Recently, I spoke to a networking group from HRNY at Lee Hecht Harrison about how you can stand out from the crowd and find work after a layoff. I’ve been doing quite a few of these kinds of seminars as you might guess. They are often filled with people who are, in many cases, starting from scratch as they recover from their job loss and figure out what to do next.
The truth is that while losing your job can be shocking and upsetting there are things you can be doing while you are still employed that will help you stand out from the crowd and find that next opportunity. And guess what—sitting around and worrying about whether you’ll be next is not one of them!
Here are a few things you should be doing regardless of how secure your job seems:
1. Reignite old relationships and start new ones.
Too many people find themselves in the uncomfortable position of reaching out to old colleagues they’ve lost touch with to ask for help when they need it the most. Instead, take advantage of the position you are in and reconnect with people for the sake of building relationships. You won’t feel desperate and you can actually focus on getting to know people on a more relaxed level so that if the time comes it won’t feel so awkward to ask for help.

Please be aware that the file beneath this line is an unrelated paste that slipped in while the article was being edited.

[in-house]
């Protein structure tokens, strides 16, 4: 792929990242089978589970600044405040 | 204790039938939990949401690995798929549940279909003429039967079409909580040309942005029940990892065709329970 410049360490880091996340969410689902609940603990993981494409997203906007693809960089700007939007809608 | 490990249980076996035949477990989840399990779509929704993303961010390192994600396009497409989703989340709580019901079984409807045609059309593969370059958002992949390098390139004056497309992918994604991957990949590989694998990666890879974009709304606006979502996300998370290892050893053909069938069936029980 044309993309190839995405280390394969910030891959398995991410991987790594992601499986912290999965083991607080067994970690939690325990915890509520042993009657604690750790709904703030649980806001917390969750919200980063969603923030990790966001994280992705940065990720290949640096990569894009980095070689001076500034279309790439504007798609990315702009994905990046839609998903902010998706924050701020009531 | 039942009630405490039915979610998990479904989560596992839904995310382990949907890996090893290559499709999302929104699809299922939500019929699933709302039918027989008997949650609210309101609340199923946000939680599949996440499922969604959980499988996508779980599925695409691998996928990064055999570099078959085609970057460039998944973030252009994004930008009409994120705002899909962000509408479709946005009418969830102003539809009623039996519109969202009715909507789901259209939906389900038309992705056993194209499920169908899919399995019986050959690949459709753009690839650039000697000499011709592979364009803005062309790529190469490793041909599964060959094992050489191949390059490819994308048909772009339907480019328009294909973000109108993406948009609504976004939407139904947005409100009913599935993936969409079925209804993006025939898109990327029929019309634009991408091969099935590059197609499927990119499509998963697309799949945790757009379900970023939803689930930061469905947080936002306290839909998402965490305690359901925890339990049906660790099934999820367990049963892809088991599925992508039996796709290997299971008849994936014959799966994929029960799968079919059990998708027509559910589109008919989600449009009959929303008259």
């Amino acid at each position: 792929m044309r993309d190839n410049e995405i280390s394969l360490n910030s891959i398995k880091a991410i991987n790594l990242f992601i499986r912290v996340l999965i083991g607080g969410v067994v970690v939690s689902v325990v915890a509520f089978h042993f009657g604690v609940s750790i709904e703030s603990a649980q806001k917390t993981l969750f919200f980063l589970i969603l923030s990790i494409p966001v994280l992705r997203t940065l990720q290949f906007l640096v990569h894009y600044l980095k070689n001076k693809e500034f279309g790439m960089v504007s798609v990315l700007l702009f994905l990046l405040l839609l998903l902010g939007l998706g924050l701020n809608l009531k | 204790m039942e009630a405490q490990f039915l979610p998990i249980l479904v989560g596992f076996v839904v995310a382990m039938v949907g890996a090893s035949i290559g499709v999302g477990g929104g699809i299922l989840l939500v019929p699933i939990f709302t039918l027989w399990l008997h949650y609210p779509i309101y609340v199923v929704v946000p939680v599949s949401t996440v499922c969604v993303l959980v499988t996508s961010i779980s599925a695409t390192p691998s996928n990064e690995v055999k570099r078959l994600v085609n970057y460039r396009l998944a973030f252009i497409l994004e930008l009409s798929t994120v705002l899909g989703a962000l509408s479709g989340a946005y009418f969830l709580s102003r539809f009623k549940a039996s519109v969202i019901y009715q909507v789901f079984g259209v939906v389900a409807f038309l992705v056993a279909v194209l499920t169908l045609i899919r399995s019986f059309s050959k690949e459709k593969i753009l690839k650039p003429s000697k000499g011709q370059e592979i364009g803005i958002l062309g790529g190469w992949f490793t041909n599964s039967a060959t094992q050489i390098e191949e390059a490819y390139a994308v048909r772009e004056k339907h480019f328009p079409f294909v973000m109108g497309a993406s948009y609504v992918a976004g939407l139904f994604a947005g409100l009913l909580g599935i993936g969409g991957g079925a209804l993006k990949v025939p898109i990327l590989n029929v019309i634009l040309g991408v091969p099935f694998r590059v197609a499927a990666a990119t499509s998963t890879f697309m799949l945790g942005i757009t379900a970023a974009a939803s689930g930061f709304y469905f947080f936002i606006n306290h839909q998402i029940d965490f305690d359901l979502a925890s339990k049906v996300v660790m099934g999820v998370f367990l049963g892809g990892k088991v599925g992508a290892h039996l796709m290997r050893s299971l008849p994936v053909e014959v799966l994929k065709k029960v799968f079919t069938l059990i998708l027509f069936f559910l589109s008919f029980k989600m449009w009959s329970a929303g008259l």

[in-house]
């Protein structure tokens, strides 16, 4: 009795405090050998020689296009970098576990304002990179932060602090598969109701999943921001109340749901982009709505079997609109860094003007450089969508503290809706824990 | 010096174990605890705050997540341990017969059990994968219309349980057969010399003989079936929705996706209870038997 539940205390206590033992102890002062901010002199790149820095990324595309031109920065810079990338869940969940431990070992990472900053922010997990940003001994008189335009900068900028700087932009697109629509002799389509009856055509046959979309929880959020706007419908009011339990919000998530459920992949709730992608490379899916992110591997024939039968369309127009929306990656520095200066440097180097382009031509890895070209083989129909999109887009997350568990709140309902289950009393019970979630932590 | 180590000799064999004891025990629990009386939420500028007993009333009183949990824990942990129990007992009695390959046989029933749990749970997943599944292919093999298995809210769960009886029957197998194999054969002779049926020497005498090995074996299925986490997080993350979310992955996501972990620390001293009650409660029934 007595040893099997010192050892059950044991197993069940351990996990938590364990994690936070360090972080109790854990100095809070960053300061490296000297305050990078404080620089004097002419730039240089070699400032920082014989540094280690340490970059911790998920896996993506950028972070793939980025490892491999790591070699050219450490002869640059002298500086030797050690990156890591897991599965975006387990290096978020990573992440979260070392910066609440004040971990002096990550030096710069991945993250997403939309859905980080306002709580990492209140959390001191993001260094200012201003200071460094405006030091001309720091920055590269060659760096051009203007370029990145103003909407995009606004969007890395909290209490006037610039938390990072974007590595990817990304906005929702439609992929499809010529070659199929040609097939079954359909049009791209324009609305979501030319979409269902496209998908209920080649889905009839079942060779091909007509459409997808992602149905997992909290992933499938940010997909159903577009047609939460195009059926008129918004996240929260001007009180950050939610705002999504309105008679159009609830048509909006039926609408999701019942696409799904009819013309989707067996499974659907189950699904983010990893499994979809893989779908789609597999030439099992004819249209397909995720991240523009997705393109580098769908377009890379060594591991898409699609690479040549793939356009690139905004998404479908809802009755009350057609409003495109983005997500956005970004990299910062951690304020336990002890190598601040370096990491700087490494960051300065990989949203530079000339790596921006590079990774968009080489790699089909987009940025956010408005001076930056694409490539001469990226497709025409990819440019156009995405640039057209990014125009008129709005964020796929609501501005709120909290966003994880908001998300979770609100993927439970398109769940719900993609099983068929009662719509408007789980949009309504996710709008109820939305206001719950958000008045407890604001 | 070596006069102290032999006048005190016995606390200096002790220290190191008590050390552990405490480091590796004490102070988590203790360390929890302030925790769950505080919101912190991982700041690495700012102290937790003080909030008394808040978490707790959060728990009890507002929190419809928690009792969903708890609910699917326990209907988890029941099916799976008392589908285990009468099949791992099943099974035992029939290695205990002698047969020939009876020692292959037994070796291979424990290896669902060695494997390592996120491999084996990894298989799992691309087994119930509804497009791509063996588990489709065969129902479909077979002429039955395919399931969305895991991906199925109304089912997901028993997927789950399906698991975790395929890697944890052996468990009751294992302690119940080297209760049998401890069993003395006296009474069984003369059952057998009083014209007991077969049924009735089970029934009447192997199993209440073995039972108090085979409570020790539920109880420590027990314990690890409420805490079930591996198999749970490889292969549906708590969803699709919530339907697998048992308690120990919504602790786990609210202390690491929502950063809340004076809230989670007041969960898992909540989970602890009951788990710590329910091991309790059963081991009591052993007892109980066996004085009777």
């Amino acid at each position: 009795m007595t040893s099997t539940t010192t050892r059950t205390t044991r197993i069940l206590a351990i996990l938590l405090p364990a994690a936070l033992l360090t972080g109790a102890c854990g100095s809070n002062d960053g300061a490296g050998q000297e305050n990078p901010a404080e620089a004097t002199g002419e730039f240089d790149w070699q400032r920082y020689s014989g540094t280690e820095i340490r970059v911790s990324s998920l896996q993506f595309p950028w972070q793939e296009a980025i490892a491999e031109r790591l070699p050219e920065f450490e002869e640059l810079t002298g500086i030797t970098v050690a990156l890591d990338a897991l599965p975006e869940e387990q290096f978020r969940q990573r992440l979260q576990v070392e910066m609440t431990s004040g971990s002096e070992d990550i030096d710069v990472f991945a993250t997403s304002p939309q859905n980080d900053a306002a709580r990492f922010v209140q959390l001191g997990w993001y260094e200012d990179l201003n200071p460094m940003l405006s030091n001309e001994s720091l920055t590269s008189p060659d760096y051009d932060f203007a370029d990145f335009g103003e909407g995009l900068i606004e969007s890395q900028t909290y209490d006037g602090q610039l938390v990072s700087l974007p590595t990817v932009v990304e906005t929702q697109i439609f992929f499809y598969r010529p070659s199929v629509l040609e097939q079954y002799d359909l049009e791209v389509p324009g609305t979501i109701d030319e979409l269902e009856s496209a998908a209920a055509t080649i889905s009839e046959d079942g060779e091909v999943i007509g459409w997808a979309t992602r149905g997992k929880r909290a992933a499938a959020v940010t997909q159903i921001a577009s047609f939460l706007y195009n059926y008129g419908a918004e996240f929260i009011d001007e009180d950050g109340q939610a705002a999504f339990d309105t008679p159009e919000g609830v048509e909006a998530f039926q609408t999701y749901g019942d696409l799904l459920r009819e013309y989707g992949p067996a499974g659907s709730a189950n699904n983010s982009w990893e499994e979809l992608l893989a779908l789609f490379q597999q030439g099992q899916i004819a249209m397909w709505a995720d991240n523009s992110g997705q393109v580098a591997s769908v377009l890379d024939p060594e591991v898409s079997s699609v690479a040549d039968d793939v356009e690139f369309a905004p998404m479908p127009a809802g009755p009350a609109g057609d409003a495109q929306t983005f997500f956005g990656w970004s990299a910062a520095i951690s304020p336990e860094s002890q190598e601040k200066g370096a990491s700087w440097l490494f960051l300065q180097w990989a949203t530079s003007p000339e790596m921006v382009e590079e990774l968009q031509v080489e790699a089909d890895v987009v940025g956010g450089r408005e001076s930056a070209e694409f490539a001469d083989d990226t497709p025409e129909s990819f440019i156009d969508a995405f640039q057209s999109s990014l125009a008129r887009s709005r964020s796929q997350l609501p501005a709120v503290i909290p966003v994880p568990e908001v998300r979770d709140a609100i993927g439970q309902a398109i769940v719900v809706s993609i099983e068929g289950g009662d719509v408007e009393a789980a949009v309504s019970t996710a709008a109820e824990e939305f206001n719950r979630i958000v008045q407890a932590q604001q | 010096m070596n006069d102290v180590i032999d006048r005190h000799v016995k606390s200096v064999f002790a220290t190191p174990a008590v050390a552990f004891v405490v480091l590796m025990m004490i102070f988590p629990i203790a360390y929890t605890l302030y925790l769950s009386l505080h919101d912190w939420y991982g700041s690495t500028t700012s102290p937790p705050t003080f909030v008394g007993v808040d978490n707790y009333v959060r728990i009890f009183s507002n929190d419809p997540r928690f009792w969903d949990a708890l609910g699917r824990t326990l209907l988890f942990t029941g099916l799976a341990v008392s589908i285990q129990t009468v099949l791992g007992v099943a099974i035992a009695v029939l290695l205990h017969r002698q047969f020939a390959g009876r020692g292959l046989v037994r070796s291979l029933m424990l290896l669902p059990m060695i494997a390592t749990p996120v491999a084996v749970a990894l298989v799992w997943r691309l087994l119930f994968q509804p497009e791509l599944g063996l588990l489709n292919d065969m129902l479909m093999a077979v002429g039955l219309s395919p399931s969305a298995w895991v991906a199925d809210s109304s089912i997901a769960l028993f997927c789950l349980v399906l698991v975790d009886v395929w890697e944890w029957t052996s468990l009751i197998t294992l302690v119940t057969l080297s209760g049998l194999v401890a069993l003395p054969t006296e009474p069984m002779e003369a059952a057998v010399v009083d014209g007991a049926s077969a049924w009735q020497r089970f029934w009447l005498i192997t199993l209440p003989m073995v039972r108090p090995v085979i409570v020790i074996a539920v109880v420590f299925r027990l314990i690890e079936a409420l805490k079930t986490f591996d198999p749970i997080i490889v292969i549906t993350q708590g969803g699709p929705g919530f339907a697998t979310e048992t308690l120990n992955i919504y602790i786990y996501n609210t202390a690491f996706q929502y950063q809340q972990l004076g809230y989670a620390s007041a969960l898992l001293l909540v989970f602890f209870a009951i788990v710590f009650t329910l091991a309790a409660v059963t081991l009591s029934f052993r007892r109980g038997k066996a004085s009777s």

2. Always have an updated resume.
There’s no reason why anyone should have an outdated resume. The longer you’ve been at your company the harder it is to come up with all of your past accomplishments. Keeping a file of “achievements” that lists projects you’ve worked on and value you’ve added will have you a step ahead, especially if you find yourself needing to get your resume out there fast!
3. Come up with a wish list.
When you’re looking for a job after being laid off you’re more likely to feel stressed and less likely to look at this as an opportunity to finally do something you love. Take time now and ask yourself, “If I had it my way, what kind of work would I be doing?” Make a list of what your dream job looks like—where you are working, what the environment like, who you work with, what you are doing, etc. Should you happen to be laid off you’ll already know what you’d love to be doing making it much easier for you to find that job.
Last bit of advice: stop following the play by play of the economic crisis. Do you really think knowing how “bad” they say things are is going to make your situation any better? With all the bad news out there it’s easy to forget that more people are actually working than not!